Steve Zachary Fosters a Love for the Outdoors
Lessons of LassenNovember 2014
By Melissa Mendonca
Photos: Michelle Hickok
When a yellow school bus winds its way to the entry gates of Lassen Volcanic National Park, the
students inside are on the cusp of one of the most remarkable learning experiences of their school years.
“Kids step off the bus and they don’t have the four walls,” says Steve Zachary, education specialist at the park. What they do have is access to the only park that inhabits all four types of volcanoes—a direct link to a standard elementary curriculum—and years of Zachary’s experience bringing lessons from the outdoors alive.
“I try to share techniques with teachers about working with kids in the outdoors,” he says. “I try to teach them that there’s not a place that you can’t share a lesson using all sorts of different techniques.”
Raised in Orange County, Zachary says, “My parents were really into the outdoors. We always went to national parks.” They instilled in him a love of nature, from deserts to mountains to oceans. “These seeds are planted when you’re young,” he adds.
It was fitting then, that Zachary’s first job after completing college was at the nonprofit University of the Wilderness in Evergreen, Colo. There he ran wilderness trips for colleges across the country from the Florida Everglades to the Rocky Mountains to the desert Southwest. His courses encompassed topics from natural history to politics of wilderness areas.
In the late 1980s, the National Park System developed the Parks as Classrooms program. Zachary received a phone call. At that time he had settled into a teaching position at Mendocino College. Would he be interested in a seasonal position at Lassen Park getting the Parks as Classrooms project up and running?, the caller asked.
He readily accepted the challenge. That seasonal work turned permanent and Zachary, then in his 40s, embarked on a career in the national park system that has helped put Lassen Park on the world map, and planted seeds in the hearts and minds of thousands of schoolchildren, propelling more than one to careers in natural resources.
These days, when someone calls to arrange a park service requiring a fee, they may just end up talking with Michelle D’Ulisse. In 1995, she was part of the first class of high school students acting as interpretive summer interns that Zachary and a Tehama County Department of Education partner brought into the park.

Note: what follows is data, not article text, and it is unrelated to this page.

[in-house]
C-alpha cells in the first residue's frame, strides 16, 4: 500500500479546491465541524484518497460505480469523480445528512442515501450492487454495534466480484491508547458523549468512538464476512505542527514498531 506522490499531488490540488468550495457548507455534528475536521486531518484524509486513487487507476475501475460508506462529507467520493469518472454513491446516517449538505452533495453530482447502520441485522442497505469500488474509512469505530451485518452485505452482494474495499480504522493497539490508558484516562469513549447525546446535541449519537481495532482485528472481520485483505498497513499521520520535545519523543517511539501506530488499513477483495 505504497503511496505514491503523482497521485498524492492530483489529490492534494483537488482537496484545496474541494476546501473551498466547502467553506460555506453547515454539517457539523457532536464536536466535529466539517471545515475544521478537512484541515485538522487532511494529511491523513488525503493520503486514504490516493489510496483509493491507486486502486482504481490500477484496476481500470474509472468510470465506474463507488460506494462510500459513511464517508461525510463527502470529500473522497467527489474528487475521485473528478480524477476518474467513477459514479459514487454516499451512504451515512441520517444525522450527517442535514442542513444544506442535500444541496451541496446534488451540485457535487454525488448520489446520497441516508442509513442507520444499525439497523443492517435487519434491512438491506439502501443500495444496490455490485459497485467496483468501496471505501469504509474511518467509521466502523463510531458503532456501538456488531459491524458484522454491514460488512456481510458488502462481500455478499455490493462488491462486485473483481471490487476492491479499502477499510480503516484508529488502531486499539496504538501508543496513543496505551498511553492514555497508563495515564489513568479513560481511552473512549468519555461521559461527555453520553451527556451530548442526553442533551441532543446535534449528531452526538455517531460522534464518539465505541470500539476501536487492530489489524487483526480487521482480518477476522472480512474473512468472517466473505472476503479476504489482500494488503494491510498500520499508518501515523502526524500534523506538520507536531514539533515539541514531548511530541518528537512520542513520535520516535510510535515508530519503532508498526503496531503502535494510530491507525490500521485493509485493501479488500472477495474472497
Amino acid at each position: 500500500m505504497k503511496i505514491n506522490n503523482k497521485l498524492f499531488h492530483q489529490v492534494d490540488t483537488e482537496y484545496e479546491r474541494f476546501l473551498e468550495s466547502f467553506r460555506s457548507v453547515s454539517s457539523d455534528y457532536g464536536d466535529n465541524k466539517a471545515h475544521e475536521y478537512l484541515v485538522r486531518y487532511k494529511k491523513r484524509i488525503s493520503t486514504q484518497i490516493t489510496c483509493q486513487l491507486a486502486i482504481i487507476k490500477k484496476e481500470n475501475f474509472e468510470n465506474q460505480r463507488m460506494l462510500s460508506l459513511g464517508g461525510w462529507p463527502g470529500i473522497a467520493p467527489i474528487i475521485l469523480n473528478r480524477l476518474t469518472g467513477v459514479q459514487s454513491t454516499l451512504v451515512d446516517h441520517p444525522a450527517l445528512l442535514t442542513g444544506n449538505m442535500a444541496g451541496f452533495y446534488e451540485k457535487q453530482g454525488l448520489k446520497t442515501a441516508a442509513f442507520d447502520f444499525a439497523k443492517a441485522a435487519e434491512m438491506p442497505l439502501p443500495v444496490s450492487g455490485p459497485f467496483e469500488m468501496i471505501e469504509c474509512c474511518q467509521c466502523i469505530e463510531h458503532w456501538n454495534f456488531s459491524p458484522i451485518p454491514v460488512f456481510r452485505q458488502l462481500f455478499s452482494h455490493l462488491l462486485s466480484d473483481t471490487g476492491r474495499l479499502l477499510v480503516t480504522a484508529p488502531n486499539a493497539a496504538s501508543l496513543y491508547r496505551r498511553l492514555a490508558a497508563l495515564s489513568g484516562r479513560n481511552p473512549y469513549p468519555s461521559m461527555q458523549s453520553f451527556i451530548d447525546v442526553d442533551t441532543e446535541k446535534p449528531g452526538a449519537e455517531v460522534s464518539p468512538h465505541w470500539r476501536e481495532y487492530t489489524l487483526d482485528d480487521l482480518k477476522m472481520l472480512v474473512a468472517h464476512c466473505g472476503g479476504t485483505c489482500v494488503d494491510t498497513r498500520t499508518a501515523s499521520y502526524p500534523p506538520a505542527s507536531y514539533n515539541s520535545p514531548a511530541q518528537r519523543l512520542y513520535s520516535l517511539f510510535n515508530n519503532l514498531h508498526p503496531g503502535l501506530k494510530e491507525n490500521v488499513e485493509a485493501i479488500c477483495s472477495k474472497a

“Those kids, since 1995, have put in more than 24,000 volunteer hours,” he says with pride.
Zachary keeps youth just as active in winter, having developed a popular winter ecology school program that starts his phone ringing off the hook on November 1, when he begins taking reservations for class visits. The program maintains close to 150 pairs of snowshoes that allow students to trek into the snow-covered park to learn.
The unique volcanic properties of the park have caught the attention of NASA’s Astro-Biology Institute at the Ames Research Center for its applications to the Mars mission. Through partnership with the park and NASA, Red Bluff High School students study the microbial life forms of the geothermal areas of the park. “It’s the only program of its type in the nation,” says Zachary.
In the midst of generating programs for Lassen Park, Zachary also embarked on a remarkable journey to help the country of Nepal develop its own park system.
“I went over to Nepal at the request of the Peace Corps,” says Zachary of the opportunity of a lifetime that began in 1996. “They had a program where they wanted volunteers to work in national parks to help with ecotourism.”
That call brought him to Schey Phosundo, the largest park in Nepal and its most well preserved. “The culture there,” he says with pause. “It’s like you went back in time to Tibetan culture of 1,000 years ago. It was a fairly new park and actually they didn’t let foreigners in until the late 1980s.”
The work was rugged and conditions primitive, but Zachary thrived. “When I got back, I got this call from the Secretary of the Interior of National Affairs,” he says. UNESCO was interested in making Schey Phosundo a World Heritage Site. Zachary signed on as manager for a partnership for biodiversity with the project.
While remaining based at Lassen Park, Zachary spent five years making extended trips to Nepal working on park projects there. A proud moment was when he was able to host a team from Nepal at his California home park. “It was a real international event as far as having such dignitaries coming to Lassen,” he says. He took the group snowshoeing.
These days, Zachary is inching close to retirement, but can’t quite be pinned down for a date. He wants to travel, for sure, but he’s not quite over teaching. “I love working and sharing a love of the earth with children,” he says. “They’re the future. That’s what it’s all about.”